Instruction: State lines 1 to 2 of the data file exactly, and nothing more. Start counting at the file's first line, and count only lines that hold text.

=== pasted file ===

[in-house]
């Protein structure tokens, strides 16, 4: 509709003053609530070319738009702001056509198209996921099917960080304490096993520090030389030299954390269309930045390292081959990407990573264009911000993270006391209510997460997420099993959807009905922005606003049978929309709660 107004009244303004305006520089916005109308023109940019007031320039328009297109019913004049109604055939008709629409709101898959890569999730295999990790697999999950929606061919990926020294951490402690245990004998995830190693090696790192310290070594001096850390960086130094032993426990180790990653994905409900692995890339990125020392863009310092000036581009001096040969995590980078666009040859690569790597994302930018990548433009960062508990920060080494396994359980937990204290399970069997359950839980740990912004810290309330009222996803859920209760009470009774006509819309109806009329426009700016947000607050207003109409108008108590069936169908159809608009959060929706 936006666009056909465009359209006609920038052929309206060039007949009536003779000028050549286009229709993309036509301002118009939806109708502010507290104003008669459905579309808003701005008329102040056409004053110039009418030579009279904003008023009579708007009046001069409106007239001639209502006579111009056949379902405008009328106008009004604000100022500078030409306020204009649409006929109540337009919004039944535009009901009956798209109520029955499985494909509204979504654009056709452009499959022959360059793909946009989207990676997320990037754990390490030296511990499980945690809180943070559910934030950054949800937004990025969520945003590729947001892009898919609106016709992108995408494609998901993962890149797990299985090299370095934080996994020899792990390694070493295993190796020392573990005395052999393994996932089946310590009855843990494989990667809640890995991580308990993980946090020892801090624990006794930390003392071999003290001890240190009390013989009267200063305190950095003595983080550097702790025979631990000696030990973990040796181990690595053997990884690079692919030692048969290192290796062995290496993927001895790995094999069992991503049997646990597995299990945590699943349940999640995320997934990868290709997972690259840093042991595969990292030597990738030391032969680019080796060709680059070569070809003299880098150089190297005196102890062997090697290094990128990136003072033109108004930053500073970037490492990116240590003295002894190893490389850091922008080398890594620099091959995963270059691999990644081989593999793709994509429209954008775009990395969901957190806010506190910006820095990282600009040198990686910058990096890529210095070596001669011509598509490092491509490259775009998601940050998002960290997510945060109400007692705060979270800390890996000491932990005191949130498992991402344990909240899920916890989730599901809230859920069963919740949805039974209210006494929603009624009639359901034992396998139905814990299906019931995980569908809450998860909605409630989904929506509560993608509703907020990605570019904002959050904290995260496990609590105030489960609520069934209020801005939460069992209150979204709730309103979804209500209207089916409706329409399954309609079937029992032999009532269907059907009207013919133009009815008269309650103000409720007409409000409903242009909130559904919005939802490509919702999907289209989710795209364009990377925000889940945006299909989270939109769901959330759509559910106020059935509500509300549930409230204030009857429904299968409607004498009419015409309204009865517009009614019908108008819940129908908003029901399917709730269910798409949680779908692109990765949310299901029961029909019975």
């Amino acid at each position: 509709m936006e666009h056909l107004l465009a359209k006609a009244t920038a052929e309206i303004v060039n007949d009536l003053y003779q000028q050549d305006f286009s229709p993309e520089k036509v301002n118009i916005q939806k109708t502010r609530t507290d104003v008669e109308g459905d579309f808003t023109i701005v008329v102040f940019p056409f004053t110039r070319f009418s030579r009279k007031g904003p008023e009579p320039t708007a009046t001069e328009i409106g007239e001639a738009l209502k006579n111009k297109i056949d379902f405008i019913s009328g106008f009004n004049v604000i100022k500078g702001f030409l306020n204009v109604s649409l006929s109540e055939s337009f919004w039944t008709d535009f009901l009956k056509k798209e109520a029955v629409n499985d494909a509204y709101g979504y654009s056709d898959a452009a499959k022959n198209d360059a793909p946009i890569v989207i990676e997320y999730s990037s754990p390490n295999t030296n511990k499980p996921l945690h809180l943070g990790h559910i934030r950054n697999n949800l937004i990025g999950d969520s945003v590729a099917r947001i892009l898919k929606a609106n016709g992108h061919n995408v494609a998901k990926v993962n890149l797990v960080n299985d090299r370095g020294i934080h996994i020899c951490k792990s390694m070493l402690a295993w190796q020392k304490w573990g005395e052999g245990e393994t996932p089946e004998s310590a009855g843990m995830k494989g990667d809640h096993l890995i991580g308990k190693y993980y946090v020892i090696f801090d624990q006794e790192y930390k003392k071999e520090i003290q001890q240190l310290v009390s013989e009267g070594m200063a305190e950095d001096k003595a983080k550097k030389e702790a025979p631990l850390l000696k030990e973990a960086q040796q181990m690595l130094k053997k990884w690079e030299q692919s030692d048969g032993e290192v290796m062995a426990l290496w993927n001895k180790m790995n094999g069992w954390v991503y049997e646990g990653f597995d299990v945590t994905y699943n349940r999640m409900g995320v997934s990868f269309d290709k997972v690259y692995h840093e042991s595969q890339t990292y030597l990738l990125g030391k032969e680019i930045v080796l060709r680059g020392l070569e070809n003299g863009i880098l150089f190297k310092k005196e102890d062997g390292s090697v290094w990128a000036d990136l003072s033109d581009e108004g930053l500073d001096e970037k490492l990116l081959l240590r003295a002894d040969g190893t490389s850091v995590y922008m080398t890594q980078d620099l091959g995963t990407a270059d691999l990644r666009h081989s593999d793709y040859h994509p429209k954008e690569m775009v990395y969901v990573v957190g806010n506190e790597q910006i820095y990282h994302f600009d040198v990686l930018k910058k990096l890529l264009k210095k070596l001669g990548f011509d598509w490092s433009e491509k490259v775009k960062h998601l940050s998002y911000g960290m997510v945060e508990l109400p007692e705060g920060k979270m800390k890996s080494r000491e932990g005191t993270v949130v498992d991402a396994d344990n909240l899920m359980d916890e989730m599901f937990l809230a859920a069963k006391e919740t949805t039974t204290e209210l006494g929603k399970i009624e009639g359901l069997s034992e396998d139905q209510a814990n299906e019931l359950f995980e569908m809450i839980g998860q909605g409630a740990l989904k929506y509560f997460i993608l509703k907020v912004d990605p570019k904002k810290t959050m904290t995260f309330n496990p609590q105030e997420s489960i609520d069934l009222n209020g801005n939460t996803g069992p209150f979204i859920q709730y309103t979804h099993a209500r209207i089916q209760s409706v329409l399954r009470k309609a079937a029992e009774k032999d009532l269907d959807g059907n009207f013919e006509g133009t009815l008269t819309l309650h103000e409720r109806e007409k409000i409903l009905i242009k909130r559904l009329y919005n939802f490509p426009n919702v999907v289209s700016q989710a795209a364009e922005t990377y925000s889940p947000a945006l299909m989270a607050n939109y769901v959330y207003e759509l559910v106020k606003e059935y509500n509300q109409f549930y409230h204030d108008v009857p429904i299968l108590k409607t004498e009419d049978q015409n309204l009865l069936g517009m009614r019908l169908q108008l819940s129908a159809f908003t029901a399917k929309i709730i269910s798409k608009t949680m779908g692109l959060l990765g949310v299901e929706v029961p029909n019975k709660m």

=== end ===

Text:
[in-house]
């Protein structure tokens, strides 16, 4: 509709003053609530070319738009702001056509198209996921099917960080304490096993520090030389030299954390269309930045390292081959990407990573264009911000993270006391209510997460997420099993959807009905922005606003049978929309709660 107004009244303004305006520089916005109308023109940019007031320039328009297109019913004049109604055939008709629409709101898959890569999730295999990790697999999950929606061919990926020294951490402690245990004998995830190693090696790192310290070594001096850390960086130094032993426990180790990653994905409900692995890339990125020392863009310092000036581009001096040969995590980078666009040859690569790597994302930018990548433009960062508990920060080494396994359980937990204290399970069997359950839980740990912004810290309330009222996803859920209760009470009774006509819309109806009329426009700016947000607050207003109409108008108590069936169908159809608009959060929706 936006666009056909465009359209006609920038052929309206060039007949009536003779000028050549286009229709993309036509301002118009939806109708502010507290104003008669459905579309808003701005008329102040056409004053110039009418030579009279904003008023009579708007009046001069409106007239001639209502006579111009056949379902405008009328106008009004604000100022500078030409306020204009649409006929109540337009919004039944535009009901009956798209109520029955499985494909509204979504654009056709452009499959022959360059793909946009989207990676997320990037754990390490030296511990499980945690809180943070559910934030950054949800937004990025969520945003590729947001892009898919609106016709992108995408494609998901993962890149797990299985090299370095934080996994020899792990390694070493295993190796020392573990005395052999393994996932089946310590009855843990494989990667809640890995991580308990993980946090020892801090624990006794930390003392071999003290001890240190009390013989009267200063305190950095003595983080550097702790025979631990000696030990973990040796181990690595053997990884690079692919030692048969290192290796062995290496993927001895790995094999069992991503049997646990597995299990945590699943349940999640995320997934990868290709997972690259840093042991595969990292030597990738030391032969680019080796060709680059070569070809003299880098150089190297005196102890062997090697290094990128990136003072033109108004930053500073970037490492990116240590003295002894190893490389850091922008080398890594620099091959995963270059691999990644081989593999793709994509429209954008775009990395969901957190806010506190910006820095990282600009040198990686910058990096890529210095070596001669011509598509490092491509490259775009998601940050998002960290997510945060109400007692705060979270800390890996000491932990005191949130498992991402344990909240899920916890989730599901809230859920069963919740949805039974209210006494929603009624009639359901034992396998139905814990299906019931995980569908809450998860909605409630989904929506509560993608509703907020990605570019904002959050904290995260496990609590105030489960609520069934209020801005939460069992209150979204709730309103979804209500209207089916409706329409399954309609079937029992032999009532269907059907009207013919133009009815008269309650103000409720007409409000409903242009909130559904919005939802490509919702999907289209989710795209364009990377925000889940945006299909989270939109769901959330759509559910106020059935509500509300549930409230204030009857429904299968409607004498009419015409309204009865517009009614019908108008819940129908908003029901399917709730269910798409949680779908692109990765949310299901029961029909019975």